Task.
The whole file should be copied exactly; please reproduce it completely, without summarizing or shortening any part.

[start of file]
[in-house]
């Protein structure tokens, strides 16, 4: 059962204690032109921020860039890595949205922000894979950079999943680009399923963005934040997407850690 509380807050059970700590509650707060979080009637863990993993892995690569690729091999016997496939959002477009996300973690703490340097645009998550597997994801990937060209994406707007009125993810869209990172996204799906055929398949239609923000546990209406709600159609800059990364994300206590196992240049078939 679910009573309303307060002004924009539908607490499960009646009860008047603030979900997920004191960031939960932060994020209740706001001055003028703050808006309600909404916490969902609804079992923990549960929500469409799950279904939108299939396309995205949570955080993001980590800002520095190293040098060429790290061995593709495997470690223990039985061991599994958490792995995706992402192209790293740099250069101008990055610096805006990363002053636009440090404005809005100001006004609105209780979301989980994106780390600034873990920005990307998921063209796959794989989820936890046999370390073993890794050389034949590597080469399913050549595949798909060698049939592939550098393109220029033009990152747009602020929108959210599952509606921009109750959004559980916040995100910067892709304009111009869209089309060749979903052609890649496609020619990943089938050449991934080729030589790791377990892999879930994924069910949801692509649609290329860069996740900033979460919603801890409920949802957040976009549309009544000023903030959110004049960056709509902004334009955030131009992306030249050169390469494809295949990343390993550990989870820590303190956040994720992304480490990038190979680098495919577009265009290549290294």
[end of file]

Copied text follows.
[in-house]
């Protein structure tokens, strides 16, 4: 059962204690032109921020860039890595949205922000894979950079999943680009399923963005934040997407850690 509380807050059970700590509650707060979080009637863990993993892995690569690729091999016997496939959002477009996300973690703490340097645009998550597997994801990937060209994406707007009125993810869209990172996204799906055929398949239609923000546990209406709600159609800059990364994300206590196992240049078939 679910009573309303307060002004924009539908607490499960009646009860008047603030979900997920004191960031939960932060994020209740706001001055003028703050808006309600909404916490969902609804079992923990549960929500469409799950279904939108299939396309995205949570955080993001980590800002520095190293040098060429790290061995593709495997470690223990039985061991599994958490792995995706992402192209790293740099250069101008990055610096805006990363002053636009440090404005809005100001006004609105209780979301989980994106780390600034873990920005990307998921063209796959794989989820936890046999370390073993890794050389034949590597080469399913050549595949798909060698049939592939550098393109220029033009990152747009602020929108959210599952509606921009109750959004559980916040995100910067892709304009111009869209089309060749979903052609890649496609020619990943089938050449991934080729030589790791377990892999879930994924069910949801692509649609290329860069996740900033979460919603801890409920949802957040976009549309009544000023903030959110004049960056709509902004334009955030131009992306030249050169390469494809295949990343390993550990989870820590303190956040994720992304480490990038190979680098495919577009265009290549290294």